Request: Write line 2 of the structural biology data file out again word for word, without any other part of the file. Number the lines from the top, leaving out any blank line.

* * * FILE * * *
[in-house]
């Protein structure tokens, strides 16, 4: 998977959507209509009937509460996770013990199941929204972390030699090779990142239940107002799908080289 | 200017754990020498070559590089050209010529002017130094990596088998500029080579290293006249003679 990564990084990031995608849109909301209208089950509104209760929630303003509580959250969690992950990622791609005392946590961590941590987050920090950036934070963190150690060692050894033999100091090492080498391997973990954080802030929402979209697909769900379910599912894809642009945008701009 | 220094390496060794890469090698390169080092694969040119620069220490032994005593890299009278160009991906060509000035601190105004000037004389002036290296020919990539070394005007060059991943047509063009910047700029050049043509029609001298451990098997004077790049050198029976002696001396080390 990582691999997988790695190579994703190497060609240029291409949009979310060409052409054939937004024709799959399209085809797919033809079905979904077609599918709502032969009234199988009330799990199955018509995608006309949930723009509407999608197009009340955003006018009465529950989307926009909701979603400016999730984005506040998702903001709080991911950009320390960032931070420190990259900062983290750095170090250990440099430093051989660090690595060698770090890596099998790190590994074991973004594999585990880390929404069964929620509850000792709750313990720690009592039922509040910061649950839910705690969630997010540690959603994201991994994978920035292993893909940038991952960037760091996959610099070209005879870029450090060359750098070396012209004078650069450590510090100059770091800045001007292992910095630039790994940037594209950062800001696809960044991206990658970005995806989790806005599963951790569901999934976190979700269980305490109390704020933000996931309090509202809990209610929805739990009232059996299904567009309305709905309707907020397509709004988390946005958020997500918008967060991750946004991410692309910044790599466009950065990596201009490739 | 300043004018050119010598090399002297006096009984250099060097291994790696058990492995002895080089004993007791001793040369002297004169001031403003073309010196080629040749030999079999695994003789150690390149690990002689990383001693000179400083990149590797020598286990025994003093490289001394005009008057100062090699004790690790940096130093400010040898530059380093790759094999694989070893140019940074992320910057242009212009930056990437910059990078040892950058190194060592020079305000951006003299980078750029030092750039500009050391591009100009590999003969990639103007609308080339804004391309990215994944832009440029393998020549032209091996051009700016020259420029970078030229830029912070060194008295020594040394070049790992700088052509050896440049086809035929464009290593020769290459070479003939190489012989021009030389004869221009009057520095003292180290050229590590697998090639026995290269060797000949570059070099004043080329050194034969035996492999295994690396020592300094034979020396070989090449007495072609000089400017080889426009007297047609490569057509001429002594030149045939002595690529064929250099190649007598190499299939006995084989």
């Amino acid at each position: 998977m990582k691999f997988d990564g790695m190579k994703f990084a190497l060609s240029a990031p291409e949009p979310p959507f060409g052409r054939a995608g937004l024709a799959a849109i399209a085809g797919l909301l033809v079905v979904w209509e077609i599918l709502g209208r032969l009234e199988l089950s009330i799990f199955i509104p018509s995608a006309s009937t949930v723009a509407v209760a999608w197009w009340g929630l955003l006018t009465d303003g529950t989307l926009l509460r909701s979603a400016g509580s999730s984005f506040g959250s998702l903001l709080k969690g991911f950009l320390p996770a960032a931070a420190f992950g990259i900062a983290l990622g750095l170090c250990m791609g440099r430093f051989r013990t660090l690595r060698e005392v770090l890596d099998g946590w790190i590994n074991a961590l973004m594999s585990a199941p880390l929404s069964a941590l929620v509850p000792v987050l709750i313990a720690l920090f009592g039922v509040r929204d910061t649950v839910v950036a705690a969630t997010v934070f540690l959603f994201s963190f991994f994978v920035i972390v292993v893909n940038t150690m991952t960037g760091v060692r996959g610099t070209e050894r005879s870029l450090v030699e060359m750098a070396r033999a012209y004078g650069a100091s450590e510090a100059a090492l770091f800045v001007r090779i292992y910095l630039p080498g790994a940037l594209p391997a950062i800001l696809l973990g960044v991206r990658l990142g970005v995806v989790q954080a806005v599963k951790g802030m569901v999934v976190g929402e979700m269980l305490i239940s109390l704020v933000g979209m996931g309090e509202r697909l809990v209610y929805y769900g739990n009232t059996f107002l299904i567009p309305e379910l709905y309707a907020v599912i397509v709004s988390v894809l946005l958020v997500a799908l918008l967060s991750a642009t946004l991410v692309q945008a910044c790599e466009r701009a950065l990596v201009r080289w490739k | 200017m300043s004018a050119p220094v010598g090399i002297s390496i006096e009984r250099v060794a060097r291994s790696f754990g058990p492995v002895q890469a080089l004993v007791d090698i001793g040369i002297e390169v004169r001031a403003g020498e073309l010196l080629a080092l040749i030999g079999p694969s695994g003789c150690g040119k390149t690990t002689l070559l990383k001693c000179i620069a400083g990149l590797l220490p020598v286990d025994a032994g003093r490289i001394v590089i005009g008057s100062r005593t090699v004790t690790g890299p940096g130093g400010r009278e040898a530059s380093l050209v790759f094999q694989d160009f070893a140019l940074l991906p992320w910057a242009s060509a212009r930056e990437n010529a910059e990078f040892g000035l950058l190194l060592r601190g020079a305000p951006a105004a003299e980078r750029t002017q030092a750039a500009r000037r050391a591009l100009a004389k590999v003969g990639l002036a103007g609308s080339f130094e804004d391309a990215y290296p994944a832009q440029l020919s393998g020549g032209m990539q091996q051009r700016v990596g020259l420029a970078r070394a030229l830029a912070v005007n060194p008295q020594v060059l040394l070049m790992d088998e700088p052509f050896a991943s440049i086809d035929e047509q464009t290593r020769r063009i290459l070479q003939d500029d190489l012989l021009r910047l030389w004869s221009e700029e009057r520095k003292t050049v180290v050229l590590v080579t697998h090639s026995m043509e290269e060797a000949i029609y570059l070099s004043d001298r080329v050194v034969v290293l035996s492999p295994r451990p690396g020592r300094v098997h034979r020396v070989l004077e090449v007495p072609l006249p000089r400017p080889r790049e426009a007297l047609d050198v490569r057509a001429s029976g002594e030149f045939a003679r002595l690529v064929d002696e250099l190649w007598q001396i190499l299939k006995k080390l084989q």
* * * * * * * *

């Protein structure tokens, strides 16, 4: 998977959507209509009937509460996770013990199941929204972390030699090779990142239940107002799908080289 | 200017754990020498070559590089050209010529002017130094990596088998500029080579290293006249003679 990564990084990031995608849109909301209208089950509104209760929630303003509580959250969690992950990622791609005392946590961590941590987050920090950036934070963190150690060692050894033999100091090492080498391997973990954080802030929402979209697909769900379910599912894809642009945008701009 | 220094390496060794890469090698390169080092694969040119620069220490032994005593890299009278160009991906060509000035601190105004000037004389002036290296020919990539070394005007060059991943047509063009910047700029050049043509029609001298451990098997004077790049050198029976002696001396080390 990582691999997988790695190579994703190497060609240029291409949009979310060409052409054939937004024709799959399209085809797919033809079905979904077609599918709502032969009234199988009330799990199955018509995608006309949930723009509407999608197009009340955003006018009465529950989307926009909701979603400016999730984005506040998702903001709080991911950009320390960032931070420190990259900062983290750095170090250990440099430093051989660090690595060698770090890596099998790190590994074991973004594999585990880390929404069964929620509850000792709750313990720690009592039922509040910061649950839910705690969630997010540690959603994201991994994978920035292993893909940038991952960037760091996959610099070209005879870029450090060359750098070396012209004078650069450590510090100059770091800045001007292992910095630039790994940037594209950062800001696809960044991206990658970005995806989790806005599963951790569901999934976190979700269980305490109390704020933000996931309090509202809990209610929805739990009232059996299904567009309305709905309707907020397509709004988390946005958020997500918008967060991750946004991410692309910044790599466009950065990596201009490739 | 300043004018050119010598090399002297006096009984250099060097291994790696058990492995002895080089004993007791001793040369002297004169001031403003073309010196080629040749030999079999695994003789150690390149690990002689990383001693000179400083990149590797020598286990025994003093490289001394005009008057100062090699004790690790940096130093400010040898530059380093790759094999694989070893140019940074992320910057242009212009930056990437910059990078040892950058190194060592020079305000951006003299980078750029030092750039500009050391591009100009590999003969990639103007609308080339804004391309990215994944832009440029393998020549032209091996051009700016020259420029970078030229830029912070060194008295020594040394070049790992700088052509050896440049086809035929464009290593020769290459070479003939190489012989021009030389004869221009009057520095003292180290050229590590697998090639026995290269060797000949570059070099004043080329050194034969035996492999295994690396020592300094034979020396070989090449007495072609000089400017080889426009007297047609490569057509001429002594030149045939002595690529064929250099190649007598190499299939006995084989």